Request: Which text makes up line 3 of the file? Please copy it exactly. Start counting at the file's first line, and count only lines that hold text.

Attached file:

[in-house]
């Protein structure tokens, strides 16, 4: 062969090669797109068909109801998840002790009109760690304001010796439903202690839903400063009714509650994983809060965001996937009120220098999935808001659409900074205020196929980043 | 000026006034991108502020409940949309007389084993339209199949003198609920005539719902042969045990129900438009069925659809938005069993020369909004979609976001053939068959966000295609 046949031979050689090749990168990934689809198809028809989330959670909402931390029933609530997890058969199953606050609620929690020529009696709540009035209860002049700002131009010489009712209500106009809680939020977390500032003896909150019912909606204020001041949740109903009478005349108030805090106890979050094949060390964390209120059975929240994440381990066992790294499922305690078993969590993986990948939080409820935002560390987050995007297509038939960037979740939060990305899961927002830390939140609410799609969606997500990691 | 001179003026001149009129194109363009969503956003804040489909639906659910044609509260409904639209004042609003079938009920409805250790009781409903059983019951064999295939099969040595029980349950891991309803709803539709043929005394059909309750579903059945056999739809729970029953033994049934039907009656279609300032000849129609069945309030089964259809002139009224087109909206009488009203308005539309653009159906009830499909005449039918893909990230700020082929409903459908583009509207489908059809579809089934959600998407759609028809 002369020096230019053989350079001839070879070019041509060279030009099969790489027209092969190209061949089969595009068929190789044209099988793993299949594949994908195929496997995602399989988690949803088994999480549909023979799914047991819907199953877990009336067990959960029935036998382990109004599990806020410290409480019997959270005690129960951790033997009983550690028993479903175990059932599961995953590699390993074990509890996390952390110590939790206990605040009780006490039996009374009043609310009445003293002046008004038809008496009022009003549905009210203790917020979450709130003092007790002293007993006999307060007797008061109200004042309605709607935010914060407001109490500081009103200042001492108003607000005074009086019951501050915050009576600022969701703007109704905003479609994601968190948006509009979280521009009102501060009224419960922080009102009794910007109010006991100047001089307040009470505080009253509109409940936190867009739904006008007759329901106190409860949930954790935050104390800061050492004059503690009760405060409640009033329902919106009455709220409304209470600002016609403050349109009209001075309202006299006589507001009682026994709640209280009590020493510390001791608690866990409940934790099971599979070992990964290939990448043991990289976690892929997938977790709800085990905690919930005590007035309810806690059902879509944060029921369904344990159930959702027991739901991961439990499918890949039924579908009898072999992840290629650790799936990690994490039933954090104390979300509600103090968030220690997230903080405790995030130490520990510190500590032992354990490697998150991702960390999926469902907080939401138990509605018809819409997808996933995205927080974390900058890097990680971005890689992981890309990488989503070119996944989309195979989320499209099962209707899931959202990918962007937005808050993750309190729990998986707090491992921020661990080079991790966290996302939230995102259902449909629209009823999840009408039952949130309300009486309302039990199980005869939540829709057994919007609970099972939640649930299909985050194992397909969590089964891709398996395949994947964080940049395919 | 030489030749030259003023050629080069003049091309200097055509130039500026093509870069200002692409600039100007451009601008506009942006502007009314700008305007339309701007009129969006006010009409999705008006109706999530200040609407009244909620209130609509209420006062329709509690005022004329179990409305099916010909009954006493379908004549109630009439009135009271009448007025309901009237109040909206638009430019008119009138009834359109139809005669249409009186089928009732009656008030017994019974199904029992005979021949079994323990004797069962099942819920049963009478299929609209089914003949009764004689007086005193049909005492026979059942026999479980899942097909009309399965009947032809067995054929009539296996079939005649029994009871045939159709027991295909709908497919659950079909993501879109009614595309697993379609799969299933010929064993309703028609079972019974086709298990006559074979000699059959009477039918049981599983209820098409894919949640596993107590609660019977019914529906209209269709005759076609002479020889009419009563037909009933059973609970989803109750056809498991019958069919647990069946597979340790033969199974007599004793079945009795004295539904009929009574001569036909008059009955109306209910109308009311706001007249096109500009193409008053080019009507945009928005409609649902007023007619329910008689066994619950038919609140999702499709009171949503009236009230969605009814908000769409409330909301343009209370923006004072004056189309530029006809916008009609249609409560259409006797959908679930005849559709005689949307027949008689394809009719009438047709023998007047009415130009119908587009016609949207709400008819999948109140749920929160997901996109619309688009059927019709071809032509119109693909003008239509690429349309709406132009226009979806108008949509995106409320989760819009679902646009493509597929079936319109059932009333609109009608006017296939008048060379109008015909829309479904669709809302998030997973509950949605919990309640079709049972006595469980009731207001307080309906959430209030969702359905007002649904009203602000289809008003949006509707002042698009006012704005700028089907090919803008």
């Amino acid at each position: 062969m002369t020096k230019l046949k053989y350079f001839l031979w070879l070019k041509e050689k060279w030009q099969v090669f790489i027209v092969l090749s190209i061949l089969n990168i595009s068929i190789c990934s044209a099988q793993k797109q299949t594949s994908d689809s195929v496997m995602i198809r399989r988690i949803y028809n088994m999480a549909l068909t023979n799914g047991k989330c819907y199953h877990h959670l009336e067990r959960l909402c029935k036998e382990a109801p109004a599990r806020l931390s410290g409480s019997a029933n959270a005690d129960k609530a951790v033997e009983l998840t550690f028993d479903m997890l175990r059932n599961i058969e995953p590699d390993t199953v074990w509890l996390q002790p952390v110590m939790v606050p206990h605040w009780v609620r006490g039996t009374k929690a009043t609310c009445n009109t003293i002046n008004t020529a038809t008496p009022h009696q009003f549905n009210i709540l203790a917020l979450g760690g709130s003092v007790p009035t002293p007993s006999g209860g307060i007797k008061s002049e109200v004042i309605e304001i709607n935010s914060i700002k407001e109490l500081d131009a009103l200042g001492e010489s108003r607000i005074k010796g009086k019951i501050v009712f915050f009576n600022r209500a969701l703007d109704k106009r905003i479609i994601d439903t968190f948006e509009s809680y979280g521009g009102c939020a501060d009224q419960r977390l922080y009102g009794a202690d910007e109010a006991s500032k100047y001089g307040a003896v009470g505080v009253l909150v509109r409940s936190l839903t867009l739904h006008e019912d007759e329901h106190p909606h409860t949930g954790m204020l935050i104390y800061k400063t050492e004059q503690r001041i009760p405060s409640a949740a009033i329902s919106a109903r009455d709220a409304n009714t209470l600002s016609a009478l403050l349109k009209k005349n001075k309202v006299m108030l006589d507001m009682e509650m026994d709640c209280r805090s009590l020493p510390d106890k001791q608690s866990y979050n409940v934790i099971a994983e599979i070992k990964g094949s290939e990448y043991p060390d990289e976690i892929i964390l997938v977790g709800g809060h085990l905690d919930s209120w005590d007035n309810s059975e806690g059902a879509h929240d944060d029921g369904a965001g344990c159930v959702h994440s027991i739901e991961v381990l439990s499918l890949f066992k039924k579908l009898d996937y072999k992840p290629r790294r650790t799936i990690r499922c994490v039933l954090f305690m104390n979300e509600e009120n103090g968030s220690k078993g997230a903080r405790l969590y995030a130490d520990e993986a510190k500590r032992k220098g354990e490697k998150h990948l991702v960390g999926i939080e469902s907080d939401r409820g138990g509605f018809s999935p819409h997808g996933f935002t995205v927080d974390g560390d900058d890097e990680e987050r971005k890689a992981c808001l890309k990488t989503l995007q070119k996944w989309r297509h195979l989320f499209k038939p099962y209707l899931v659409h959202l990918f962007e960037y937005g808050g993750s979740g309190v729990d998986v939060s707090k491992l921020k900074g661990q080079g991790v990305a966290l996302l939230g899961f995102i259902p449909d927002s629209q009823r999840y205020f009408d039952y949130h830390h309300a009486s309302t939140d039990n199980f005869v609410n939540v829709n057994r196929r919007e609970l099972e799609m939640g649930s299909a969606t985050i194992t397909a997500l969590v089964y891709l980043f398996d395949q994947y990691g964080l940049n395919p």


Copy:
């Amino acid at each position: 062969m002369t020096k230019l046949k053989y350079f001839l031979w070879l070019k041509e050689k060279w030009q099969v090669f790489i027209v092969l090749s190209i061949l089969n990168i595009s068929i190789c990934s044209a099988q793993k797109q299949t594949s994908d689809s195929v496997m995602i198809r399989r988690i949803y028809n088994m999480a549909l068909t023979n799914g047991k989330c819907y199953h877990h959670l009336e067990r959960l909402c029935k036998e382990a109801p109004a599990r806020l931390s410290g409480s019997a029933n959270a005690d129960k609530a951790v033997e009983l998840t550690f028993d479903m997890l175990r059932n599961i058969e995953p590699d390993t199953v074990w509890l996390q002790p952390v110590m939790v606050p206990h605040w009780v609620r006490g039996t009374k929690a009043t609310c009445n009109t003293i002046n008004t020529a038809t008496p009022h009696q009003f549905n009210i709540l203790a917020l979450g760690g709130s003092v007790p009035t002293p007993s006999g209860g307060i007797k008061s002049e109200v004042i309605e304001i709607n935010s914060i700002k407001e109490l500081d131009a009103l200042g001492e010489s108003r607000i005074k010796g009086k019951i501050v009712f915050f009576n600022r209500a969701l703007d109704k106009r905003i479609i994601d439903t968190f948006e509009s809680y979280g521009g009102c939020a501060d009224q419960r977390l922080y009102g009794a202690d910007e109010a006991s500032k100047y001089g307040a003896v009470g505080v009253l909150v509109r409940s936190l839903t867009l739904h006008e019912d007759e329901h106190p909606h409860t949930g954790m204020l935050i104390y800061k400063t050492e004059q503690r001041i009760p405060s409640a949740a009033i329902s919106a109903r009455d709220a409304n009714t209470l600002s016609a009478l403050l349109k009209k005349n001075k309202v006299m108030l006589d507001m009682e509650m026994d709640c209280r805090s009590l020493p510390d106890k001791q608690s866990y979050n409940v934790i099971a994983e599979i070992k990964g094949s290939e990448y043991p060390d990289e976690i892929i964390l997938v977790g709800g809060h085990l905690d919930s209120w005590d007035n309810s059975e806690g059902a879509h929240d944060d029921g369904a965001g344990c159930v959702h994440s027991i739901e991961v381990l439990s499918l890949f066992k039924k579908l009898d996937y072999k992840p290629r790294r650790t799936i990690r499922c994490v039933l954090f305690m104390n979300e509600e009120n103090g968030s220690k078993g997230a903080r405790l969590y995030a130490d520990e993986a510190k500590r032992k220098g354990e490697k998150h990948l991702v960390g999926i939080e469902s907080d939401r409820g138990g509605f018809s999935p819409h997808g996933f935002t995205v927080d974390g560390d900058d890097e990680e987050r971005k890689a992981c808001l890309k990488t989503l995007q070119k996944w989309r297509h195979l989320f499209k038939p099962y209707l899931v659409h959202l990918f962007e960037y937005g808050g993750s979740g309190v729990d998986v939060s707090k491992l921020k900074g661990q080079g991790v990305a966290l996302l939230g899961f995102i259902p449909d927002s629209q009823r999840y205020f009408d039952y949130h830390h309300a009486s309302t939140d039990n199980f005869v609410n939540v829709n057994r196929r919007e609970l099972e799609m939640g649930s299909a969606t985050i194992t397909a997500l969590v089964y891709l980043f398996d395949q994947y990691g964080l940049n395919p």